Faculty | Highlights

Students Are All Ears in Professor Alexis Hoag-Fordjour’s Classes

Alexis Hoah-Fordjour
WALK PAST PROFESSOR ALEXIS HOAG-FORDJOUR’S classroom and the sounds of Jay-Z’s “Dope Man,” Billie Holiday’s “Strange Fruit,” or Taylor Swift and The Chicks singing “Goodbye Earl” might drift out—as may the crackle of gunfire from Lil Baby’s “Pure Cocaine” music video. Class is in session.

Hoag-Fordjour uses contemporary music as a learning tool. On the first day of Evidence, she assigned students to either the defense or the prosecution to argue whether a judge should admit rap lyrics as evidence in a criminal trial. In practice, prosecutors have used such evidence against defendants facing criminal charges, especially young Black men. “The exercise allows for a fruitful discussion about prejudice versus probative value, and about how race can factor into evidentiary determinations,” Hoag-Fordjour explained.

When courses went temporarily remote in January 2022, Hoag-Fordjour continued the tradition as a pre-class icebreaker for her Criminal Procedure students logging onto Zoom. Once in-person classes resumed, students began submitting recommendations of songs with lyrics referencing the criminal adjudication system. She happily obliged. “I’m responding to the students,” said Hoag-Fordjour, also a co-director of the Center for Criminal Justice. “They’re dialed in; they’re committed to learning good practice skills and I want to be responsive to that. My teaching style is also informed by what I would have wanted as a student.”

Engaging students creatively and including critical race concepts have made Hoag-Fordjour a hit with students. In hypotheticals, she uses such names as Kwame, Anh, and Udyogi, so that all students feel represented in the course materials. The Brooklyn Law School Student Bar Association named Hoag-Fordjour Faculty Member of the Year for 2021–22—her first as a professor, and her first year at the Law School.

Students rave about her classes in evaluations. “Professor Hoag[-Fordjour] is a fearless and passionate thought leader, and every day shows a strong dedication to her students,” one student commented. Incorporating real-life scenarios into classroom exercises and discussions “makes me feel I know how to apply the material in actual practice,” wrote another.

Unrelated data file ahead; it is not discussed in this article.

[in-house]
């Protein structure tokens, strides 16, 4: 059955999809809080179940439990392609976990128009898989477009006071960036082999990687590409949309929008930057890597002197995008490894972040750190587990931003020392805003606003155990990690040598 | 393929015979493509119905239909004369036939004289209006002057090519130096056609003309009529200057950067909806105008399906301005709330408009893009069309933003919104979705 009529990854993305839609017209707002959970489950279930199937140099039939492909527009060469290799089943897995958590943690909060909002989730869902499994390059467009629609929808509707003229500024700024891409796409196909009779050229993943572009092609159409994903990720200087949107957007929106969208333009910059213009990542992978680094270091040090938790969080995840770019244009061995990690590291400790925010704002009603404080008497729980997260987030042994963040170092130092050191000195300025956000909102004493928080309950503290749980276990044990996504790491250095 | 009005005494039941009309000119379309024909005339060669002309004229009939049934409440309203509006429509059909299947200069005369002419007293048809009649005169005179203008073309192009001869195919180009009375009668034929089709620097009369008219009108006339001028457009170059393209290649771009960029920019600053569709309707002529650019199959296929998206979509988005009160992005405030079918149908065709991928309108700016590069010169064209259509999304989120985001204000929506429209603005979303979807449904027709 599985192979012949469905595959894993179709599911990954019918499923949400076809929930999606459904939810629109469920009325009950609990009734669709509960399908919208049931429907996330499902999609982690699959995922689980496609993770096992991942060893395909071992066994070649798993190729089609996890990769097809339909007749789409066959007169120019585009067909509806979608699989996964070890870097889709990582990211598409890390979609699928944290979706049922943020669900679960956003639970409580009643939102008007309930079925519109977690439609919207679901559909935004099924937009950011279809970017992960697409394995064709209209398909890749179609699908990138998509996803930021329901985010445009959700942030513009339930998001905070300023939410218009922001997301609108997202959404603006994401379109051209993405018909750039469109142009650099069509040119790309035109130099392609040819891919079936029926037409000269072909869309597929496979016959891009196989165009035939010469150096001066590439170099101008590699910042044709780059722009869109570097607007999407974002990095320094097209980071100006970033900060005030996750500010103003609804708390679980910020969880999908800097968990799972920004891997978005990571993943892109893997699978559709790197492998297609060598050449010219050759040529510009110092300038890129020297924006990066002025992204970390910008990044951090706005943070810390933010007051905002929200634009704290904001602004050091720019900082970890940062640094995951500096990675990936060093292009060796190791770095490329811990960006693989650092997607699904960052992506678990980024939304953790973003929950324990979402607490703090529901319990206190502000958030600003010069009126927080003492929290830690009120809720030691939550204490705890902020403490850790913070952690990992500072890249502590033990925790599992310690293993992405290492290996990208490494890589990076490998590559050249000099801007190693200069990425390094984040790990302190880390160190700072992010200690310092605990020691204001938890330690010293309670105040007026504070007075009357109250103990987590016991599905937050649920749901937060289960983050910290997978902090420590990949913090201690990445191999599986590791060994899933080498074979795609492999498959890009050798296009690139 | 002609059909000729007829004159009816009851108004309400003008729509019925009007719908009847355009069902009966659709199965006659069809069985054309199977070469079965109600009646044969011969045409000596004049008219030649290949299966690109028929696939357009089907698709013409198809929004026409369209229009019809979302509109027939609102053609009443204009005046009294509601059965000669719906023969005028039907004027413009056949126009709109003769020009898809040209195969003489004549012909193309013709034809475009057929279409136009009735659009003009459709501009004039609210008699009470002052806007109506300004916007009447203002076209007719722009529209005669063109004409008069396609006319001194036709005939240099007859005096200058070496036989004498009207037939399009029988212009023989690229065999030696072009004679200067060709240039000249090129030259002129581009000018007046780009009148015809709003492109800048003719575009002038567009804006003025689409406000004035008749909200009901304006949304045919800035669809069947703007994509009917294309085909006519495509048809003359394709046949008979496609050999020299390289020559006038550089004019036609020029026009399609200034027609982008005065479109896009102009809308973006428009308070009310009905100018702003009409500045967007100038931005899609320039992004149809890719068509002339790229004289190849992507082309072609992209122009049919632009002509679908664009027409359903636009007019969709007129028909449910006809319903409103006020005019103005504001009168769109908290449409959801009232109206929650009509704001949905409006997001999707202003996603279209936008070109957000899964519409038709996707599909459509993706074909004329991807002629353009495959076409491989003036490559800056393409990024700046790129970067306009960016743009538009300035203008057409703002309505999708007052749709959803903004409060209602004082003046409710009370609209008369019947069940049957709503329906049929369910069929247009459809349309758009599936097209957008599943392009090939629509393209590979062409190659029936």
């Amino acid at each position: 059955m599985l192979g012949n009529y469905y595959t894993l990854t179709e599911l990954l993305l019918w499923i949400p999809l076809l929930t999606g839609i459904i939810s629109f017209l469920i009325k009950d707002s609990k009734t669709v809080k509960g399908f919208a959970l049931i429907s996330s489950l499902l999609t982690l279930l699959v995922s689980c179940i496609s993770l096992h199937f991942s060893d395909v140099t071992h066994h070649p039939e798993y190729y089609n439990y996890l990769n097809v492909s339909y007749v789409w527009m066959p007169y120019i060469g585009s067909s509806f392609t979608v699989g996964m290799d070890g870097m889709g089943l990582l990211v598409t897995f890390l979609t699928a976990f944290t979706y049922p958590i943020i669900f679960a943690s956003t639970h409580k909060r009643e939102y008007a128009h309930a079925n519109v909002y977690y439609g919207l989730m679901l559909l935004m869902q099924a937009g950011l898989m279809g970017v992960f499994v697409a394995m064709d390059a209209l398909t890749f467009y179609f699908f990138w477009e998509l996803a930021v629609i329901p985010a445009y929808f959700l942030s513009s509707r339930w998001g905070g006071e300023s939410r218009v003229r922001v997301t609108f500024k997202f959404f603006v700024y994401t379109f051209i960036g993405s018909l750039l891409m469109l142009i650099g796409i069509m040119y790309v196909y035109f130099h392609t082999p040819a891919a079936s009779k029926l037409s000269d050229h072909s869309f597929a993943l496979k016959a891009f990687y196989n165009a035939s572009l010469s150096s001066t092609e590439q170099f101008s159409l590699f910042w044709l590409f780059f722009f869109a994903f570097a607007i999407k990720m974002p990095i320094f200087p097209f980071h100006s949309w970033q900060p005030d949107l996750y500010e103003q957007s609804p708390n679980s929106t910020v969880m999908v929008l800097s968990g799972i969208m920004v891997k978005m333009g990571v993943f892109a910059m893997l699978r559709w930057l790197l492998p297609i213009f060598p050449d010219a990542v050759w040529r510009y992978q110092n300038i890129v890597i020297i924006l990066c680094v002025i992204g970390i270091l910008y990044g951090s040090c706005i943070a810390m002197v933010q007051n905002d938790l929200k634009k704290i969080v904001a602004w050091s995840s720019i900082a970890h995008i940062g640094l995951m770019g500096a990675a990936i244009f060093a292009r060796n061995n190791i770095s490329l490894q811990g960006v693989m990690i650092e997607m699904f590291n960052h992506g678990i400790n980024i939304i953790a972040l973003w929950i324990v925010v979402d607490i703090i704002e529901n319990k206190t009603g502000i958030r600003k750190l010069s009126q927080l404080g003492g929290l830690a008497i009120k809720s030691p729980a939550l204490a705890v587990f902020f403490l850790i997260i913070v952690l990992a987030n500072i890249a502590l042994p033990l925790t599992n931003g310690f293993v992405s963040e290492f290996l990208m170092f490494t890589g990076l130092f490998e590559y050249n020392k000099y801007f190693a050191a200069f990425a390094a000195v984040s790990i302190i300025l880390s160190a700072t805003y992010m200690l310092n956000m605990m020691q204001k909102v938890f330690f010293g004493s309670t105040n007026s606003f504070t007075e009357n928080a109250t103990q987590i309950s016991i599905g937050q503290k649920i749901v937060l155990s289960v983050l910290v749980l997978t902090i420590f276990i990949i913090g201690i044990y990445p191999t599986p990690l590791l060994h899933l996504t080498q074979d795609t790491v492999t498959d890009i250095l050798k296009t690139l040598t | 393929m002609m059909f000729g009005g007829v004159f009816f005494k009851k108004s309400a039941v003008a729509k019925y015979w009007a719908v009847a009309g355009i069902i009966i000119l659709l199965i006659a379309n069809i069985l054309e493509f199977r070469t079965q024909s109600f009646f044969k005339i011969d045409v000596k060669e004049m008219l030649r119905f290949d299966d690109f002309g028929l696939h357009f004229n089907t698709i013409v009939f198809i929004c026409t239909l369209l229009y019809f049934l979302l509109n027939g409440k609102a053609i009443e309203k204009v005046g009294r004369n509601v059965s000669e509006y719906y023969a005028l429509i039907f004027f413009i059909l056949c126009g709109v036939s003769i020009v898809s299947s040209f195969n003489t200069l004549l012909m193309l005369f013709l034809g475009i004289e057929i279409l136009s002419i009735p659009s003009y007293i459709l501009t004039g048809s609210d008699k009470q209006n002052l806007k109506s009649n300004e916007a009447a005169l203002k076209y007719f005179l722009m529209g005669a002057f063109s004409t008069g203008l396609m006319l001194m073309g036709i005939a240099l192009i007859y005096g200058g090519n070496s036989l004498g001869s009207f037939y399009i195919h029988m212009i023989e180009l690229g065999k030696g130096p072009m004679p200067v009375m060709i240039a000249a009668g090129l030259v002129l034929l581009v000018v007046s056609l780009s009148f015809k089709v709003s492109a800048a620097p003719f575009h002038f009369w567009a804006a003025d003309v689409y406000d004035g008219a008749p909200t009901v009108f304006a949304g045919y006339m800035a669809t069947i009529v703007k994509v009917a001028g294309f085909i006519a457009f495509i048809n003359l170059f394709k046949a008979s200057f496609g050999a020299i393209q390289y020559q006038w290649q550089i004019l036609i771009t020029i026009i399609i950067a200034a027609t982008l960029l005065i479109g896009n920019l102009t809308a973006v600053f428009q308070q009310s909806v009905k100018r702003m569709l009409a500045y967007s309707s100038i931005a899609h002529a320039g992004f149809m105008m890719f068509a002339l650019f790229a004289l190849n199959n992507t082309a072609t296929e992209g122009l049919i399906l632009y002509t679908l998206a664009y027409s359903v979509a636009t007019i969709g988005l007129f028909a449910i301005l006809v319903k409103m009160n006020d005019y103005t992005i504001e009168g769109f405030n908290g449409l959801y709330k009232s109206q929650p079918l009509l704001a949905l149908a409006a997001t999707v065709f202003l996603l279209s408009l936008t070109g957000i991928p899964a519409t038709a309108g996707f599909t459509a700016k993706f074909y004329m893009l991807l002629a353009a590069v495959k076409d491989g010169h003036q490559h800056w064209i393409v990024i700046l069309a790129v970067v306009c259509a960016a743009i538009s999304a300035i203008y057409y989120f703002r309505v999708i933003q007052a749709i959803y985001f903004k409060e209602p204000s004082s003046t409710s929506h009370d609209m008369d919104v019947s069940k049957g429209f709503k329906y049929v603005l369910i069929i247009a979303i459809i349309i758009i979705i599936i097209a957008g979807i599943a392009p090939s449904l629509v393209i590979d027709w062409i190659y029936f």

Watch Professor Alexis Hoag-Fordjour describe her career as an attorney and the cutting-edge classes she teaches at Brooklyn Law School.
Cognizant that Brooklyn Law students mainly pursue legal practice, Hoag-Fordjour draws on her experiences as a lawyer at the NAACP Legal Defense and Educational Fund and at the Office of the Federal Public Defender. For balance, she invites special guests, including federal prosecutors and judges. Hoag-Fordjour also stays plugged into cases through her regular appearances on CNN, MSNBC, and NPR. Initially, producers tapped her to discuss ongoing criminal trials, but on CNN that has evolved to providing commentary on other legal matters, including the Jan. 6 hearings and the investigation into former President Trump’s retention of classified documents.

Next semester, she’ll teach a two-credit seminar, Abolition: Imagining a Decarceral Future, exploring abolition theory and the practical application of abolition. Hoag-Fordjour explained that “abolition calls for a different social and economic order in which police and prisons do not exist.” She acknowledges that today’s carceral punishment system “is rooted in slavery and racial capitalism.” Hoag-Fordjour will encourage students to draw links between prior Black liberation movements and today’s decarceral efforts. “Abolition encourages us to think critically about the conditions that cause harm and about life-affirming alternatives to prevent harm.”

In addition to traditional course materials, Hoag-Fordjour plans to take students to Governors Island to visit Charles Gaines’ sculpture, The American Manifest, Moving Chains, built as a meditation on imprisonment and freedom. Why art? “Filing a lawsuit is not going to solve all of the issues that we see in the criminal adjudication system,” she said. “To address racial and economic inequity, I want to inspire students to consider other creative mechanisms, interventions, and solutions.”

Carceral abolition is a progressive concept, and Hoag-Fordjour concedes it’s unlikely we’ll see the end of prisons and police in our lifetime. However, it is a goal that we can organize toward. She points to the mass demonstrations against police violence following George Floyd’s 2020 murder as a catalyst that increased the public’s awareness of racial and economic injustice.

“These were not conversations happening when I was in law school 15 years ago. I’m inspired by our students,” Hoag-Fordjour said. Brooklyn Law students, she believes, are more than ready.

  • Fiona Apple, “Criminal”
  • Beyoncé, “Freedom”
  • Johnny Cash, “Cocaine Blues”
  • Common, “Testify”
  • Sam Cooke, “Chain Gang”
  • Bob Dylan, “Hurricane”
  • Gucci Mane, “1st Day Out tha Feds”
  • Merle Haggard, “Life in Prison”
  • Billie Holiday, “Strange Fruit”
  • Michael Jackson, “Smooth Criminal”
  • Jay-Z, “Dope Man”
  • Shorty Long, “Here Comes the Judge”
  • Bob Marley & the Wailers, “I Shot
    the Sheriff”
  • Curtis Mayfield, “(Don’t Worry) If There’s a Hell Below, We’re All Gonna Go”
  • Reba McEntire, “The Night the Lights Went Out in Georgia”
  • Taylor Swift and The Chicks, “Goodbye Earl”
  • Elvis Presley, “Jailhouse Rock”
  • Thin Lizzy, “Jailbreak”
Listen to the songs that Professor Alexis Hoag-Fordjour shares in her Criminal Procedure class at Brooklyn Law School.